Maintaining an extreme position and fervently espousing one's beliefs is a very different process than beginning from a point of acknowledging that one lacks enough data to make an informed position and to begin stating what you think and why - rather than stating what you believe and why.
What you instinctively believe and what you reason through are two entirely different things.
Those who are less extreme - but still maintain conflicting positions - may engage in discussion this way:
Doctor Hogg Apple: "Chronic Lyme disease doesn't exist because the experts say so. Look at what the experts say:"
Citing Expert: "There is no evidence Chronic Lyme disease exists."
Doctor Hogg Apple: "See?"
Pera Orange: "But antibiotics have helped me! I would have still been bedridden, in severe pain, and not able to think straight if I hadn't had these antibiotics. You don't understand what hell I've been through with this condition. I hope you never get it."
Doctor Hogg Apple: "I understand that you're sick with something, and I do not mean to dismiss your suffering. But that does not mean it is chronic Lyme disease, and you could be experiencing some anti-inflammatory effect or placebo effect from them. That doesn't mean it's a good thing to do."
Pera Orange: "My experience tells me that it is. I made a lot of progress on them. And besides, there are studies which have shown the presence of spirochetes in the host after they've been treated with antibiotics."
Doctor Hogg Apple: "Experience is anecdote, and while anecdote is a great starting point in science, it isn't evidence. You need evidence before I am willing to consider Lyme disease can be a persistent infection."
And it goes on and on like this, blog after blog, media outlet forum after media outlet forum that I've seen.
Yet I rarely ever see any of these parties seriously sit down and begin a dialog that goes like this:
Discovery Apple: "Chronic Lyme disease doesn't exist because some studies have shown that an overactive cytokine response to dead spirochetes leads to your symptoms of inflammation, and molecular mimicry may be the cause of your condition."
Bergamot Orange: "Even if there is an overactive cytokine response to the low level of remaining spirochetes, how can you be so sure they are dead? Maybe they're metabolically inactive but still infectious. What evidence do you have that it's molecular mimicry that is the cause of my condition? How certain are you?
Discovery Apple: "Because there are experts who have been studying these mechanisms for years, and they are trying to understand what is happening with all aspects of the disease process."
Bergamot Orange: "Which factors make one more of an expert in this field than others, though? If you take two people with equal amounts of experience and professional training in this field, but they come to different conclusions about this disease, how do you determine which has a more valid explanation for what is happening?
THIS is the kind of discussion I'd like to see happen, because it breaks through what I call the Wall Of Polarity.
The Wall of Polarity is present in the two previous exchanges I outlined - it is one in which each apple and orange have already selected their positions in advance and argue them based on a combination of values they choose to support (e.g. scientific evidence from specific authorities is important, on one hand, and personal experience and anecdote is valid in making one's own treatment decisions on the other) rather than actually sitting down and looking at the evidence and research that is out there as a whole from which to support their positions.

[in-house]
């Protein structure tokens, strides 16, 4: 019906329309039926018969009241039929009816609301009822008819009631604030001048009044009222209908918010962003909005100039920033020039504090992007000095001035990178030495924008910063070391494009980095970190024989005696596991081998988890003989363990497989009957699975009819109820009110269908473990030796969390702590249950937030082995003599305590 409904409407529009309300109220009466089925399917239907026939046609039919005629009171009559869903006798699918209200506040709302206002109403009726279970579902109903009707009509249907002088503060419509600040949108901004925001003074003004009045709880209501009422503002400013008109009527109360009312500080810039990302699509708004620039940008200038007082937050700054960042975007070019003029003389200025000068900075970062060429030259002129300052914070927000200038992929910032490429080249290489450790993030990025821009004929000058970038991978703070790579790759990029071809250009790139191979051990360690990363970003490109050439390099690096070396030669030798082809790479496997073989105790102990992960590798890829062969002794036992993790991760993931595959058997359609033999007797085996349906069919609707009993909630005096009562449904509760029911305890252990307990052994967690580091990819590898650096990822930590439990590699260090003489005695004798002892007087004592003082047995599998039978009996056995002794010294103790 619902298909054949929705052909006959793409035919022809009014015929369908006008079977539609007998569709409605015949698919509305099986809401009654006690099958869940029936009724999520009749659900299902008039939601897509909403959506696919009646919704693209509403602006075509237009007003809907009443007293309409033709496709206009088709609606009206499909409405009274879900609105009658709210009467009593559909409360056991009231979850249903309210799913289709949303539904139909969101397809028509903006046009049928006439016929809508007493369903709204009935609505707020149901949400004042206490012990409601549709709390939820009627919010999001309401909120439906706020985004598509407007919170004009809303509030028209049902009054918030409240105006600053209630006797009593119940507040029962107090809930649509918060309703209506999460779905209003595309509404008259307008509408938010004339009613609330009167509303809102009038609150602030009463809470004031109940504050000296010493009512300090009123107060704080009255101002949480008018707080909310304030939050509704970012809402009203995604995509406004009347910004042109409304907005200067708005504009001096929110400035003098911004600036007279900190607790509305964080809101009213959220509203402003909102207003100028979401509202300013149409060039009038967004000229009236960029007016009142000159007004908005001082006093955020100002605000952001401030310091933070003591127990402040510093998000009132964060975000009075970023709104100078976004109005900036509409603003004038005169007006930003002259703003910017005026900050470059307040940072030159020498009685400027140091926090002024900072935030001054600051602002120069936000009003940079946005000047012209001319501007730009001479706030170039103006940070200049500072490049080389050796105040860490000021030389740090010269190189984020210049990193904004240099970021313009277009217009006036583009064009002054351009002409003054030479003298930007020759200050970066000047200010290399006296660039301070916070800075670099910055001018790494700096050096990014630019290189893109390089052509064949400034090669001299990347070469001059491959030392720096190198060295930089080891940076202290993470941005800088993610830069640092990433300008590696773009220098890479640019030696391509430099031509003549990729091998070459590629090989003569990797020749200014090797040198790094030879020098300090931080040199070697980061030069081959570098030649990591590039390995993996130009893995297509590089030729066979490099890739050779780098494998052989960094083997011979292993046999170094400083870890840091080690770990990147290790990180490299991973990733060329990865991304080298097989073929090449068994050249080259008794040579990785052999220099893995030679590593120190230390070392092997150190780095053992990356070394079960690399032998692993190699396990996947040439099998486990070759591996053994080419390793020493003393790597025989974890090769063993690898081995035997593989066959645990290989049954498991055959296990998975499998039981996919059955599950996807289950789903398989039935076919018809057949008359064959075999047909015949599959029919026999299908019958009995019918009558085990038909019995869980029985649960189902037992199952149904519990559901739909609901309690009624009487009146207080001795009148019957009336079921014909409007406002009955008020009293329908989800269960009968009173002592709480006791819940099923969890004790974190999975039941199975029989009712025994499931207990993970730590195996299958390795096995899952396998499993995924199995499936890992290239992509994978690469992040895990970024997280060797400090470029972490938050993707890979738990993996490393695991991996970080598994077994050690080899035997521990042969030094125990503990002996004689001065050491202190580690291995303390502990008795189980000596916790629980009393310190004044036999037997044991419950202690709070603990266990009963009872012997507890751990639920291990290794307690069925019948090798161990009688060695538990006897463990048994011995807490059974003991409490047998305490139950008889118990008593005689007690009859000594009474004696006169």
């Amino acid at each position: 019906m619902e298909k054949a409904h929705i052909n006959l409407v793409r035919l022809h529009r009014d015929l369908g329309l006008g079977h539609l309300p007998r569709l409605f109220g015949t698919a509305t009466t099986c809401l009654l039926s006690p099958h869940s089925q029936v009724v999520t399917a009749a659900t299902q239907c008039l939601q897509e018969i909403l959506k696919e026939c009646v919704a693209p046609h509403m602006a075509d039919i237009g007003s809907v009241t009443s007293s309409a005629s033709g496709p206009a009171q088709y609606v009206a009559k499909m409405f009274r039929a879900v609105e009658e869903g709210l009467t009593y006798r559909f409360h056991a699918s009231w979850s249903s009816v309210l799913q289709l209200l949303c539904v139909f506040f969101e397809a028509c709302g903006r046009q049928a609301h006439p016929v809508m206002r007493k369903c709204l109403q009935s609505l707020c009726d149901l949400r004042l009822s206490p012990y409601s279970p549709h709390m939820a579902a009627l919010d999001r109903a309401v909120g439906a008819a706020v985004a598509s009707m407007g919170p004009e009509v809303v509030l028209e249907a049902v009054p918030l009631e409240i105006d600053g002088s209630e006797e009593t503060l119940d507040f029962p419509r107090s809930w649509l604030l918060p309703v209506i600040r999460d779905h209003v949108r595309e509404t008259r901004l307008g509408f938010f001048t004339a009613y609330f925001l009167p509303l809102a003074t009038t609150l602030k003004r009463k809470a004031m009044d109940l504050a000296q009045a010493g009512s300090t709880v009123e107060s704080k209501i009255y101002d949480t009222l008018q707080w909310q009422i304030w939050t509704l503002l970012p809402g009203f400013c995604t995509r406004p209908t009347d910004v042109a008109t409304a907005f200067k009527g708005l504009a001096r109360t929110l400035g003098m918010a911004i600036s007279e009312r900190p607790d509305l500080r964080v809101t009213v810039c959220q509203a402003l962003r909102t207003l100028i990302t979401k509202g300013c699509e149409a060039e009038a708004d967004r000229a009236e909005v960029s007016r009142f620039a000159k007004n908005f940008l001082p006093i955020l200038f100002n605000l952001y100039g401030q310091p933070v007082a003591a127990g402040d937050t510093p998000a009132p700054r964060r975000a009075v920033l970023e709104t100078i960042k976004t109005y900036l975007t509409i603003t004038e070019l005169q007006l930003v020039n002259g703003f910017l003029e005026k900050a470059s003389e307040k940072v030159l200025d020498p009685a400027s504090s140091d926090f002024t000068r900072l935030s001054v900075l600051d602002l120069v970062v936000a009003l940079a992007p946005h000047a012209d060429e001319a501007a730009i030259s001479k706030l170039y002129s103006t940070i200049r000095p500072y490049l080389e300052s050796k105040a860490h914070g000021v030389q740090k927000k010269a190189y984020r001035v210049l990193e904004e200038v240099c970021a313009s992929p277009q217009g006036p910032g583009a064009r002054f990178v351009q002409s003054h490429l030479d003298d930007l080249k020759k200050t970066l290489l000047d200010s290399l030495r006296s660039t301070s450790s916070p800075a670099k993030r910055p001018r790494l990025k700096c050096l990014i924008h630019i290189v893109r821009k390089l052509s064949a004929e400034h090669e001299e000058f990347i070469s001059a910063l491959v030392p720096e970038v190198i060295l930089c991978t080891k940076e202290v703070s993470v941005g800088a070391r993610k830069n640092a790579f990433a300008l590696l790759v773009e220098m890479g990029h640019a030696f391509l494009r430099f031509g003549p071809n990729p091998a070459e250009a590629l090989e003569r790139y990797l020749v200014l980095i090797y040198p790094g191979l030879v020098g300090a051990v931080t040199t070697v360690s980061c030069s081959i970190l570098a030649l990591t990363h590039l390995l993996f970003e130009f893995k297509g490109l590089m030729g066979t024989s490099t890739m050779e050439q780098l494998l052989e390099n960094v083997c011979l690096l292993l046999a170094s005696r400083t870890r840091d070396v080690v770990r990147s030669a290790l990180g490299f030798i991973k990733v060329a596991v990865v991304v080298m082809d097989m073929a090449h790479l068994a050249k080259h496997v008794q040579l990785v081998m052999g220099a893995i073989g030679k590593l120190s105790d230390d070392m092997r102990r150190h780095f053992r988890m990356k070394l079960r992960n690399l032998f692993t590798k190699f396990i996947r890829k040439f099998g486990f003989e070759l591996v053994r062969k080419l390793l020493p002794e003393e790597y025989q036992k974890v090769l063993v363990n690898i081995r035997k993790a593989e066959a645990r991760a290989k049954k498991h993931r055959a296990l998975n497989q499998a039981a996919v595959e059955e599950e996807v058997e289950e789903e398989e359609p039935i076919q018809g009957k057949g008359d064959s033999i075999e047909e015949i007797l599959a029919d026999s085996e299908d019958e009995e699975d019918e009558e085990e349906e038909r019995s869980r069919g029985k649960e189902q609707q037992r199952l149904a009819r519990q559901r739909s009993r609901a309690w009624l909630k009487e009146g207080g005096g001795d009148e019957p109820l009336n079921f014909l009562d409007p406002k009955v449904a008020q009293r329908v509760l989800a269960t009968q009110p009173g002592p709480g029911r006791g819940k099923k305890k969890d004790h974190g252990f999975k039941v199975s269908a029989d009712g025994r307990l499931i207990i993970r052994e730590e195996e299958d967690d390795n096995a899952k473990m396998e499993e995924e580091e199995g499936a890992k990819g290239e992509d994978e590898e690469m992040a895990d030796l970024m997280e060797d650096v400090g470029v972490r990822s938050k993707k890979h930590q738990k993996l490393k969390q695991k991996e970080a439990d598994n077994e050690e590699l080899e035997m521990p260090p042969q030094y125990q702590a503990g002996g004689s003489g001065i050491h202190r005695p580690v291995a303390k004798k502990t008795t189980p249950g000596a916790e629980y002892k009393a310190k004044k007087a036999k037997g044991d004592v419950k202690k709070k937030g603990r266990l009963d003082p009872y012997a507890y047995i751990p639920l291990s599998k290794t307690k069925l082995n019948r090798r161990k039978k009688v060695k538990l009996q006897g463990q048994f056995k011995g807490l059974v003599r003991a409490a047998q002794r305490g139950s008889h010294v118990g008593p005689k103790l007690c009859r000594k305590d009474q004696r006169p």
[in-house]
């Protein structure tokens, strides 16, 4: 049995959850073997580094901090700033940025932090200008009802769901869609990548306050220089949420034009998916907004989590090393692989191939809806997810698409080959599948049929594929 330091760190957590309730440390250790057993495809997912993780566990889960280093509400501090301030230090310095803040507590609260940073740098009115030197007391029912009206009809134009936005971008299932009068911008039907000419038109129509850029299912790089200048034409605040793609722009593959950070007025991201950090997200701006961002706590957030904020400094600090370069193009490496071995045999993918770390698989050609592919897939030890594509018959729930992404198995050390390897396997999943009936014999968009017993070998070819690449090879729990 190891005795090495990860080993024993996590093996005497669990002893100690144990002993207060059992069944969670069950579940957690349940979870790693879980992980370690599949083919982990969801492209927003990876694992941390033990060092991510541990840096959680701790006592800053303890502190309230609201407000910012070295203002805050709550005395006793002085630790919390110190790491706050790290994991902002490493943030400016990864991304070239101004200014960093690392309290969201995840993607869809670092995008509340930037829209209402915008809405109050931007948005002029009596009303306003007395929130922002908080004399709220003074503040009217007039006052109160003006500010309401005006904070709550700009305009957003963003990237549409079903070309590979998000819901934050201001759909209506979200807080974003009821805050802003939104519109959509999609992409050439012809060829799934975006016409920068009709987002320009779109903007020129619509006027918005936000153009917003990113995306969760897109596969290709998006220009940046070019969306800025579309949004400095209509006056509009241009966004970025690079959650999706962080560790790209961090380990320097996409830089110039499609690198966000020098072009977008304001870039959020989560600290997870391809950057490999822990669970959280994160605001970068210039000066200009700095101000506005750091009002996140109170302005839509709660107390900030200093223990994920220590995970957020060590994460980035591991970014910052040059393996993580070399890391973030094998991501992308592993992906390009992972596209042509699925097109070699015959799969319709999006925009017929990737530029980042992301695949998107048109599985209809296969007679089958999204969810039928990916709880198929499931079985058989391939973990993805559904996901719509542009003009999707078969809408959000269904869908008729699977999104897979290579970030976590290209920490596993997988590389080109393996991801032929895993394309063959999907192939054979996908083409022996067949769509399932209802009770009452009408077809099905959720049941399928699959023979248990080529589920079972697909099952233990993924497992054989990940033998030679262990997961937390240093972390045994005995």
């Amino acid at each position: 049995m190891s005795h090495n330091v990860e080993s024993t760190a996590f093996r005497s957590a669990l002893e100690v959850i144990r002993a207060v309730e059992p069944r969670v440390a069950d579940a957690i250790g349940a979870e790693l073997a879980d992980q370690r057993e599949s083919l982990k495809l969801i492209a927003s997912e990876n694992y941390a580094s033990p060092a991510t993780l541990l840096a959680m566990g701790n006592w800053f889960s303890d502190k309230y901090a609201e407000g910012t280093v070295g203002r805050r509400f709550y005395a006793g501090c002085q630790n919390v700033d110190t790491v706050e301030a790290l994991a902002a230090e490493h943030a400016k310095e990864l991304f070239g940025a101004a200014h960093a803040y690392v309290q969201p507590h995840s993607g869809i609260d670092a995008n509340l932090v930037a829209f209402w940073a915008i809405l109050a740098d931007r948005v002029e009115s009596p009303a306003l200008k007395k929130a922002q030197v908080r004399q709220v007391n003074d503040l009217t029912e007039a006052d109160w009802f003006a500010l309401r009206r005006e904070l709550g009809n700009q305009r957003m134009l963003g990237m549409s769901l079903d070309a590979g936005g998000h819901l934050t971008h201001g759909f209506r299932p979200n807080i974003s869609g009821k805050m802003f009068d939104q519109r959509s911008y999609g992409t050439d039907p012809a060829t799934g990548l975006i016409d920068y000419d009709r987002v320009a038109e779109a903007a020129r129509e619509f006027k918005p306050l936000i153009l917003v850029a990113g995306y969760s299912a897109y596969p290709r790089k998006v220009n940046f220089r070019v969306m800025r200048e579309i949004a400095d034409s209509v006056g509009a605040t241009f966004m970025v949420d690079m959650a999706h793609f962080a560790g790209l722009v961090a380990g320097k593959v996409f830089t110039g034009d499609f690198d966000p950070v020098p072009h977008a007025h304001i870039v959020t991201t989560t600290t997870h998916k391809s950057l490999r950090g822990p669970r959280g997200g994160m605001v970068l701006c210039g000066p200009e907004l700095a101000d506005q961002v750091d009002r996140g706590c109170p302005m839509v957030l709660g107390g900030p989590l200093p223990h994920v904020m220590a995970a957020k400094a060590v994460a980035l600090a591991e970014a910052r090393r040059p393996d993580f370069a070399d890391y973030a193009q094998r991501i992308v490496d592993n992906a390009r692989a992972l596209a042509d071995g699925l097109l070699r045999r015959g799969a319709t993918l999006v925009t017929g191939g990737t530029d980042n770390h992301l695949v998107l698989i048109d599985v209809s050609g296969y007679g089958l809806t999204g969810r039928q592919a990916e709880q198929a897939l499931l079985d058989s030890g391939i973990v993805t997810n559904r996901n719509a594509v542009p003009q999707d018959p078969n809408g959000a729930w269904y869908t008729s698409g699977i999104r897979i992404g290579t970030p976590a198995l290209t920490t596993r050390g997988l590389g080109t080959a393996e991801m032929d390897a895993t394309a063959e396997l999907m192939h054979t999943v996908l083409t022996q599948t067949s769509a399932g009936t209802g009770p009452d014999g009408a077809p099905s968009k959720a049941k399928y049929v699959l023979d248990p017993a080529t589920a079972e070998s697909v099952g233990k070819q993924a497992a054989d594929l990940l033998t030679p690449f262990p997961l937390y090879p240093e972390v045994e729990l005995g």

The level at which society is going to make any true progress on understanding and addressing Lyme disease - both the Lyme disease which is acute in its presentation and acknowledged and that which presents with persisting symptoms - is if the Wall of Polarity is broken through and everyone begins to work together on solving the problem. Until then, the polarization of the conflict will only do one thing: continue to feed the conflict, and deflect everyone from pulling up their shirtsleeves and investigating the truth.
For those who are so certain that Lyme disease cannot persist, please be more thorough in your explanations as to why you think this is the case, state your position and supporting evidence rather than opinion, and avoid labeling patients one way or another. Unless you are a doctor who has a specific patient under your care, you have no reason to begin diagnosing at a distance - actually, even then you still have no reason to try diagnosing another person online. Stop, please, and just look at the evidence.
For those who are so certain that Lyme disease can persist, I ask of you the same thing: please be more thorough in your explanations as to why you think this is the case, state your position and supporting evidence rather than opinion and anecdote, and avoid labeling patients one way or another. There might be an underlying etiology to overlapping symptoms in different patients; there may not be. It's speculation until proven otherwise.
Enough, already. I'd like to see discussions about this topic get raised to a higher level, online and off. Rather than letting everything degenerate to the lowest common denominator, it'd be refreshing to see how we can raise the bar on how much we can learn about what is known and unknown about Borrelia burgdorferi in terms of its pathogenesis and how to best treat it.
* The author would like to point out that yes, the named fruits are named varieties that exist. Who knew?